Clan Fraser itinerary

With its origins tracing from northern France, Clan Fraser was recorded in Scotland as early as 1160 and has been involved in many defining moments from the country’s history, including the famous Wars of Independence. Discover your Clan Fraser connections by following this fascinating ancestry itinerary around Stirling, Perthshire, Angus, Aberdeenshire and the Highlands.

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  • View over the city centre of Aberdeen to the tower of the Town House and the harbour beyond
    View over the city centre of Aberdeen to the tower of the Town House and the harbour beyond
  • The ruins of Arbroath Abbey
    Arbroath Abbey
  • Looking along the main driveway to Castle Fraser
    Castle Fraser
  • Fraserburgh Harbour
    Fraserburgh Harbour
  • Loch Ness
    Loch Ness

Begin discovering your connections with Clan Fraser in Scotland’s ancient capital of Stirling.

Within Stirling Castle is a fascinating museum where you can uncover over 200 years of one of Scotland’s elite military regiments - the Argyll and Sutherland Highlanders. Here you will find the Victoria Cross of a brave Fraser, William Davidson Bissett who showed extraordinary leadership in France during the First World War.

Just south of Stirling city centre is the site of the Battle of Bannockburn, where in 1314 King Robert the Bruce routed the forces of King Edward II to win freedom for the Scots from English domination. Sir Alexander Fraser, from whom the senior Fraser line is descended, and his brother Sir Simon, ancestor of the Lovat Frasers, were both involved in this legendary battle.

Make the most of the fantastic accommodation available in Stirling and the surrounding area by staying overnight in this historic part of Scotland.

Start your journey to Arbroath, and if time allows why not stop off in Perth? Although it is Scotland’s newest city, Perth and the surrounding area is home to many historical attractions where you can find out about the lives of your ancestors. Explore the area’s artistic, social and natural history at Perth Museum and Art Gallery, and at the Black Watch Regimental Museum you can learn about yet another Clan Fraser Victoria Cross holder. Under heavy fire, John Simpson bravely saved the lives of two fellow soldiers at the attack on the Fort of Ruhya on 15 April 1858.

After Sir Alexander Fraser fought in the Battle of Bannockburn, he married the widowed sister of Robert the Bruce in 1316, became Chamberlain of Scotland in 1319, and in 1320 was one of the signatories of the Declaration of Arbroath. Today, Arbroath Abbey is home to a visitor centre where you can learn more about this key moment in Scotland’s history.

Journey up Scotland’s eastern coast to reach Aberdeen. Here, you can find connections with many famous Frasers, including Sir Alexander Fraser of Durris who was the personal physician to Charles II, Archibald Simpson, the architect and designer of some of the city’s most iconic buildings, and singer-songwriter Annie Lennox. Discover if you have your own connections with the Granite City at the Aberdeen & North-East Scotland Family History Society, and learn about Fraser connections with the Gordon Highlanders at the regiment’s museum on Viewfield Road.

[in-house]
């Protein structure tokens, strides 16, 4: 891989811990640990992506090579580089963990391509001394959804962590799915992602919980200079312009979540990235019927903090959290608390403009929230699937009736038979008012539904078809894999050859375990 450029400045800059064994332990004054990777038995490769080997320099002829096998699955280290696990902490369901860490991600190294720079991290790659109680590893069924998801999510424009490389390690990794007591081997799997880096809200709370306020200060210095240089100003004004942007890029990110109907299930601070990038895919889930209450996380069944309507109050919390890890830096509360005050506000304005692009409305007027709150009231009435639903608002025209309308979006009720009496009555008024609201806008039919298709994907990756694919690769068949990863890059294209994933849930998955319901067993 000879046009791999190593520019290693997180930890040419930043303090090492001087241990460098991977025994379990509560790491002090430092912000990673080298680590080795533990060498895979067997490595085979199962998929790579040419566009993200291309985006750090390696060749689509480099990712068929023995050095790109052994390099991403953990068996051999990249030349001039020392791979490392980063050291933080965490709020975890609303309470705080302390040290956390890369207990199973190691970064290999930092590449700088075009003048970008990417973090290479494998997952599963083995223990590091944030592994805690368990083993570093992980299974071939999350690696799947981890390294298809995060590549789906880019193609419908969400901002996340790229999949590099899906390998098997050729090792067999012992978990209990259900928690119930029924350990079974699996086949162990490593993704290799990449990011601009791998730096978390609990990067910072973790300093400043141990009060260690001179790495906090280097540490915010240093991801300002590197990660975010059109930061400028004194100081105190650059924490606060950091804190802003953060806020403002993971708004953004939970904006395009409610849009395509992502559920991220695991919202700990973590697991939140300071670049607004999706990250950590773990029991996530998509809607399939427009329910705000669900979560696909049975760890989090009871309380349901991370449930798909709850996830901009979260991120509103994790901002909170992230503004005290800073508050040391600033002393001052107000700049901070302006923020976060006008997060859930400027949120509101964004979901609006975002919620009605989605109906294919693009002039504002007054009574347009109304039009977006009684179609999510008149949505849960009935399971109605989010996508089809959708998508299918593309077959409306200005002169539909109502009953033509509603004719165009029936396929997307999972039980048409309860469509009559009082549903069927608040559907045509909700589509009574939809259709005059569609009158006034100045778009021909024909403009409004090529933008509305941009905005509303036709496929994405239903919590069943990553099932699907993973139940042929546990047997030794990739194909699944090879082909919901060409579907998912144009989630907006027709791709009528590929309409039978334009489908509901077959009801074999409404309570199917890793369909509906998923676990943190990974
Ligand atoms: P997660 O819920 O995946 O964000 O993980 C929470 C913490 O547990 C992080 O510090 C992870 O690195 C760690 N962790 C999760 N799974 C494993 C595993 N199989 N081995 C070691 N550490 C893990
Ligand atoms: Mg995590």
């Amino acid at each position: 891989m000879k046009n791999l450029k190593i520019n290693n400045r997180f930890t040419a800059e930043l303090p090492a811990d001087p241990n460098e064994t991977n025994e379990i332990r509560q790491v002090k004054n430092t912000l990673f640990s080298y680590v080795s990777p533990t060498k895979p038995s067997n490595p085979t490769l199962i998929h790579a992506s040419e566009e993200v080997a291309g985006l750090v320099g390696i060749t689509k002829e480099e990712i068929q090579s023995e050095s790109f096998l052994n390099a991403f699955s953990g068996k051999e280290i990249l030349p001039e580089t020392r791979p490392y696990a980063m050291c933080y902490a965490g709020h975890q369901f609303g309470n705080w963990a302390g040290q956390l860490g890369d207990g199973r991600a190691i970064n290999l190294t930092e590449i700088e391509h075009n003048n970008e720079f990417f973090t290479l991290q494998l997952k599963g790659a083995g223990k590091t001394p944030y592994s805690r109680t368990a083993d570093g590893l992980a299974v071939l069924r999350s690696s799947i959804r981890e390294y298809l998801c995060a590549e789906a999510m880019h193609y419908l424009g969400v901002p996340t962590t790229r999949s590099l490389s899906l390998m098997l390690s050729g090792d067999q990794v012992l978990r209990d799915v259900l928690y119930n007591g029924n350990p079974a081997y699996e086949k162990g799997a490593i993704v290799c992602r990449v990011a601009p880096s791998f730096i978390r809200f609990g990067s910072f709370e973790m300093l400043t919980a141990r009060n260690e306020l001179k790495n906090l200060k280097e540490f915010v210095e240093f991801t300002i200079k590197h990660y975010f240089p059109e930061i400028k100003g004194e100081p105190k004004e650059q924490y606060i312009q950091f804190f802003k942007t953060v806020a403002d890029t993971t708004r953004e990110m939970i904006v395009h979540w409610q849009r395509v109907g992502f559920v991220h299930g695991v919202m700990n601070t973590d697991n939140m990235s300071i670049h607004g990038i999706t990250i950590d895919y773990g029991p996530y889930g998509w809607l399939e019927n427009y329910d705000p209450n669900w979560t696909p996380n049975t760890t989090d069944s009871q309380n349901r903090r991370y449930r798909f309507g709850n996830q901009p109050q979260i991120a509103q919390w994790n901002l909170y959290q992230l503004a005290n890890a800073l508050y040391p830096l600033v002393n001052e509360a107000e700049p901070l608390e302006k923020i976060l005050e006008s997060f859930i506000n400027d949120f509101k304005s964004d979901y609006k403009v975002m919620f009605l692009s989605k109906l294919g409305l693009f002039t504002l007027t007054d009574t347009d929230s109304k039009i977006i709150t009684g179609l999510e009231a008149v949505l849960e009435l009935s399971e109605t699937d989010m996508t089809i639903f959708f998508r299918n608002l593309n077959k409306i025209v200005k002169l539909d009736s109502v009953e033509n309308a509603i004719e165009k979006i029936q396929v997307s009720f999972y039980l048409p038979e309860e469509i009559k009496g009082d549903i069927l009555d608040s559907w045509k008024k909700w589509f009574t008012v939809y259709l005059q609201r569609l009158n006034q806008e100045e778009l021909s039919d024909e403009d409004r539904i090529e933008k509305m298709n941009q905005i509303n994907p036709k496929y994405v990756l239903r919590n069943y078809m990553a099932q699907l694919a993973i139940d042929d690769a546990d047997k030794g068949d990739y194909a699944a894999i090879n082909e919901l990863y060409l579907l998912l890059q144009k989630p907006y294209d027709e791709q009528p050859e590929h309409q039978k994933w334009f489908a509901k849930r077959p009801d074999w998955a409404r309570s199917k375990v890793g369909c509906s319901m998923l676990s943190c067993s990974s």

Found 16 miles west of Aberdeen in Inverurie, the beautiful Castle Fraser was built by Michael Fraser, the sixth laird, between 1575 and 1636. Today it one of the grandest Scottish baronial tower houses, and there are plenty of woodland walks to enjoy in the surrounding area.

Head north west to the coastal town of Fraserburgh. Alexander Fraser, the eighth Laird of Philorth, is recognised as the founder of Fraserburgh as he erected a new church and extended the harbour originally built by his grandfather in 1546. You can learn more about Fraserburgh and its history at the Fraserburgh Heritage Centre, which is found next door to the Museum of Scottish Lighthouses.

Journey west along the coast to the Highland capital of Inverness. If time allows, stop off at Culloden Battlefield where the Frasers stood at the front line of the Jacobite army in 1745.

Inverness is a great base to explore the history and culture of the Highlands. Situated within Fort George, the Highlanders' Museum tells the story of the Highland Regiments from just after the Battle of Culloden to the present day. There is a section dedicated to the Lovat Scouts, raised by Simon Joseph Fraser 16th Lord Lovat in 1900, for use in the Boer War in South Africa.

Head to the village of Beauly, the heart of Fraser of Lovat country just 10 miles west of Inverness. Steeped in Fraser history, Beauly Priory is where many of the clans’ chiefs were buried including Hugh Fraser, the Third Lord Lovat who died at Blar nan Leintean (Battle of the Shirts) near Loch Lochy, fighting the Clan Ranald on behalf of his nephew. It is said that the battle got its name from the hot weather that led to both sides removing their plaids and fighting in their shirts.

If time allows, why not venture down the east side of Loch Ness? Surrounded by many of the traditional clan lands of the Frasers, this is a wonderful place to enjoy stunning mountain views, and you may even catch site of the world-famous monster.